Psychiatry and
Behavioral Sciences

Anxiety Trials at Stanford & PAVA

Palo Alto VA Anxiety Trials

Treatment of Panic Disorder Using CO2 Biofeedback-Assisted Breathing Therapy

This 5 week drug-free study will compare two types of breathing regulation techniques to determine which is more effective in reducing panic symptoms in people with Panic Disorder. Participants will have 5 free sessions of breathing training in which they will learn specific breathing techniques at the Palo Alto Veterans Affairs Hospital. In addition, there are 3 assessments designed to track patients’ progress before and after the therapy.

We are seeking individuals age 18-65 who currently experience unexpected panic attacks. If you would like more information or you have a referral, call (650)-493-5000 ext. 66984 or e-mail songjy@stanford.edu.

Treatment of Anxiety Attacks Using CO2 Biofeedback-Assisted Breathing Therapy

Uncomfortable physical sensations are often experienced during anxiety attacks and can often make the anxiety worse. We aim to teach participants how to control their anxiety and/or panic attacks in a drug-free way by controlling the physical symptoms that accompany these attacks. We provide 5 free sessions of breathing training therapy at the Palo Alto Veterans Affairs Hospital. Inaddition, there are 3 assessments designed to track patients’ progress before and after the therapy.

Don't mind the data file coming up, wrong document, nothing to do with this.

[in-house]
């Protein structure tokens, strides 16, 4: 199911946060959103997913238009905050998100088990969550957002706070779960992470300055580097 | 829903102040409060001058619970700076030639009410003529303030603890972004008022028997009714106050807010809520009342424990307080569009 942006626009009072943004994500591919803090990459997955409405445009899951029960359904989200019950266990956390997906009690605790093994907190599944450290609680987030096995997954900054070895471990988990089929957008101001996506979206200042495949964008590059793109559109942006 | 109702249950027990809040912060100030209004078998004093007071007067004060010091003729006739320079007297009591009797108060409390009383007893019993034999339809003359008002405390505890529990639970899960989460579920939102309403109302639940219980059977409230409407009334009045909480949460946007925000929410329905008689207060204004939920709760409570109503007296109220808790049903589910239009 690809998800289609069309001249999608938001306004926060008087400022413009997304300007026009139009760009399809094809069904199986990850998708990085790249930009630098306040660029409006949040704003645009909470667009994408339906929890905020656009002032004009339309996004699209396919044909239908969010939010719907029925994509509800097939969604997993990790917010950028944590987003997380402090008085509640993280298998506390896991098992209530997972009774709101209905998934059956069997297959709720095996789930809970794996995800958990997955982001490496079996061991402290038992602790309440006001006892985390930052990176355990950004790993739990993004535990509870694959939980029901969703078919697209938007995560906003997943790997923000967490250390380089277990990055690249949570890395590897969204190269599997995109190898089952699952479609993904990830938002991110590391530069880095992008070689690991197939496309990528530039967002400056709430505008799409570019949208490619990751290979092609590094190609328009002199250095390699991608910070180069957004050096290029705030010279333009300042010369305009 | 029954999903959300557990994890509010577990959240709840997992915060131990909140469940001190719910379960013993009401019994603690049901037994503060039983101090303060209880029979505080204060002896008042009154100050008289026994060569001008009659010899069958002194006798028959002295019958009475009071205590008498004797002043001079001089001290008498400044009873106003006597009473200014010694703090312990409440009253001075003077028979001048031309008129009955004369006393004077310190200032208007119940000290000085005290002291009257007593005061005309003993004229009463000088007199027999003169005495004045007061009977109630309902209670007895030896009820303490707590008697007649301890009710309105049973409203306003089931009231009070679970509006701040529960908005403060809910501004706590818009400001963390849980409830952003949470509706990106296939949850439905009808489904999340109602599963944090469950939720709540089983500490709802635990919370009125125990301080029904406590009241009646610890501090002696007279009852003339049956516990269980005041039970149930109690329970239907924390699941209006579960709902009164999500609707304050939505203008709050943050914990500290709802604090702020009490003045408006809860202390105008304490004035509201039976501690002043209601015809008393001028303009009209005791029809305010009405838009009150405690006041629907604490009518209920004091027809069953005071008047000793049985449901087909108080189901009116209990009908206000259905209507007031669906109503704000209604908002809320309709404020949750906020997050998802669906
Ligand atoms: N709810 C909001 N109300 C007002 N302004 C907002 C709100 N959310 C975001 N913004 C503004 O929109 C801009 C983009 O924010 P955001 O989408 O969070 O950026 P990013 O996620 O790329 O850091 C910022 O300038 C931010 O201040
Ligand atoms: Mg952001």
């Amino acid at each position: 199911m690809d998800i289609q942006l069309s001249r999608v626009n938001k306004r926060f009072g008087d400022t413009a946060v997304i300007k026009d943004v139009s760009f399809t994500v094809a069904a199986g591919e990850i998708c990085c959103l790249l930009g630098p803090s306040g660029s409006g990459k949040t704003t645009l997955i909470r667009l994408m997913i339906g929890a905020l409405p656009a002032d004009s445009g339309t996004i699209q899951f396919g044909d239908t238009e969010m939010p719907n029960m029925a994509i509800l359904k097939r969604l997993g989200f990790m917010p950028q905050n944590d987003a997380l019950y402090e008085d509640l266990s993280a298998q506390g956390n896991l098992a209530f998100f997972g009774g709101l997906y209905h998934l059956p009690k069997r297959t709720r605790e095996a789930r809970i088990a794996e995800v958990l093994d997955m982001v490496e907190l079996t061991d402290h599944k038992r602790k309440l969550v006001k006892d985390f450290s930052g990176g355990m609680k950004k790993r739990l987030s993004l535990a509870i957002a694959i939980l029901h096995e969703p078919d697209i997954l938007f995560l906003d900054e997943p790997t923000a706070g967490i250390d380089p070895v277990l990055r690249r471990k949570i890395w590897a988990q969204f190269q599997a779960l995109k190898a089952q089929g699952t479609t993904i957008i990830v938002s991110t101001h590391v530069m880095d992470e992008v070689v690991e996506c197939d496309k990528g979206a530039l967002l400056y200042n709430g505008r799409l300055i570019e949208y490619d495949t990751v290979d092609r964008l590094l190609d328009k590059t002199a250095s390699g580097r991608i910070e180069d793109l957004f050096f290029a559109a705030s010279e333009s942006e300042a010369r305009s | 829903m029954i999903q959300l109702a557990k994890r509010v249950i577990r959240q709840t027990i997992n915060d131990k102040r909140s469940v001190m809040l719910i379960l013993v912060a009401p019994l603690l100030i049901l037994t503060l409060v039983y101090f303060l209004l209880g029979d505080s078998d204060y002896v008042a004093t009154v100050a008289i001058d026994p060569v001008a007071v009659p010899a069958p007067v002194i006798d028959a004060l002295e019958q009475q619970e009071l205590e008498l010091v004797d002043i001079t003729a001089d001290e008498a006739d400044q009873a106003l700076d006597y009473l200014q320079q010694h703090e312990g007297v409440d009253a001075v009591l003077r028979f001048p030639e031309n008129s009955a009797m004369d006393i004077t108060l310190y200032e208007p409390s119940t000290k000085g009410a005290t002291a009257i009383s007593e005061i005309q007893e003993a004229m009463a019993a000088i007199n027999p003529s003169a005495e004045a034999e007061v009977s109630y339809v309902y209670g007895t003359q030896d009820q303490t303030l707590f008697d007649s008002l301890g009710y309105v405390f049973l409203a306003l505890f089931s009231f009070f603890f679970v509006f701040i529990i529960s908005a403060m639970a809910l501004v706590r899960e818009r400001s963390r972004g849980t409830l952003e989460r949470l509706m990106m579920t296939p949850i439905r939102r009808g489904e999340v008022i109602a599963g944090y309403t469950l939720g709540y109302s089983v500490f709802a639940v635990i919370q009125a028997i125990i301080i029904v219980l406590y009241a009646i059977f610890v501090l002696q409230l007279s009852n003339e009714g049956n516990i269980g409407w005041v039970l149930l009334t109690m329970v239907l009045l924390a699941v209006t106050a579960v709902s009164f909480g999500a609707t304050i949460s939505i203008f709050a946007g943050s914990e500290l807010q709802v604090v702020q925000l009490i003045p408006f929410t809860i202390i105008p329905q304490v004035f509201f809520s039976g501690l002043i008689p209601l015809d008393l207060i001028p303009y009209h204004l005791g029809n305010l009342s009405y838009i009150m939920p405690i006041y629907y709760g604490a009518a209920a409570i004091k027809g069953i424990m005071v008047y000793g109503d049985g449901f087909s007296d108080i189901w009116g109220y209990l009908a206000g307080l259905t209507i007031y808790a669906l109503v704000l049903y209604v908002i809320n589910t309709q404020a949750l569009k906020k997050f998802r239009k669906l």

We are seeking individuals age 18-65 who currently experience anxiety attacks. If you would like more information or you have a referral, call(650)-493-5000 ext. 65242 or e-mail Pearl.Chang@va.gov.

Comparison of an alpha 2-agonist (Guanfacine) and Placebo in the Treatment of Patients with Post Traumatic Stress Disorder.

A multi-site study in the VISN 21 network(Fresno, Honolulu, San Francisco,and PAD/MPD). We will be recruiting male and female veterans age 20-60 withchronic PTSD who are not on an effective medication. Contact: Jonathan Newman(650) 493-5000 ext 23348.

Sub studies to this multicenter trial include:

Sertraline in the Treatment of Panic Disorder